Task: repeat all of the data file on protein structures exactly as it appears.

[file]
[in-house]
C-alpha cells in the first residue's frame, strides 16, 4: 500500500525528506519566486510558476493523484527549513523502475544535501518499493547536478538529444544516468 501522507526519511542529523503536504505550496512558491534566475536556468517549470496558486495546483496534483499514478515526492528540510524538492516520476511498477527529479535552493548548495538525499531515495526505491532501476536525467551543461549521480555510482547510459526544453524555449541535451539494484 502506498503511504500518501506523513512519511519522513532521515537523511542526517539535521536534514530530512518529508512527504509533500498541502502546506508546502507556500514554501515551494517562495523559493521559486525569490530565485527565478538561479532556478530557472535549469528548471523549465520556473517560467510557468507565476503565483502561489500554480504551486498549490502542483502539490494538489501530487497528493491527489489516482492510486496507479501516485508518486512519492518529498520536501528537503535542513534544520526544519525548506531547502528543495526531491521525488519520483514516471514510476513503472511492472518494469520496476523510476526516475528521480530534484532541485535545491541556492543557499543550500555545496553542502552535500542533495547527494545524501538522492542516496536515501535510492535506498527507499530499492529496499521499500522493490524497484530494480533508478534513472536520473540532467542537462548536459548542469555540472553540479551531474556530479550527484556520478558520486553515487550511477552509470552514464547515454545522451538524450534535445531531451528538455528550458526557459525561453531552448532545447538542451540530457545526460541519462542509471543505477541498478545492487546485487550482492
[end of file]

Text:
[in-house]
C-alpha cells in the first residue's frame, strides 16, 4: 500500500525528506519566486510558476493523484527549513523502475544535501518499493547536478538529444544516468 501522507526519511542529523503536504505550496512558491534566475536556468517549470496558486495546483496534483499514478515526492528540510524538492516520476511498477527529479535552493548548495538525499531515495526505491532501476536525467551543461549521480555510482547510459526544453524555449541535451539494484 502506498503511504500518501506523513512519511519522513532521515537523511542526517539535521536534514530530512518529508512527504509533500498541502502546506508546502507556500514554501515551494517562495523559493521559486525569490530565485527565478538561479532556478530557472535549469528548471523549465520556473517560467510557468507565476503565483502561489500554480504551486498549490502542483502539490494538489501530487497528493491527489489516482492510486496507479501516485508518486512519492518529498520536501528537503535542513534544520526544519525548506531547502528543495526531491521525488519520483514516471514510476513503472511492472518494469520496476523510476526516475528521480530534484532541485535545491541556492543557499543550500555545496553542502552535500542533495547527494545524501538522492542516496536515501535510492535506498527507499530499492529496499521499500522493490524497484530494480533508478534513472536520473540532467542537462548536459548542469555540472553540479551531474556530479550527484556520478558520486553515487550511477552509470552514464547515454545522451538524450534535445531531451528538455528550458526557459525561453531552448532545447538542451540530457545526460541519462542509471543505477541498478545492487546485487550482492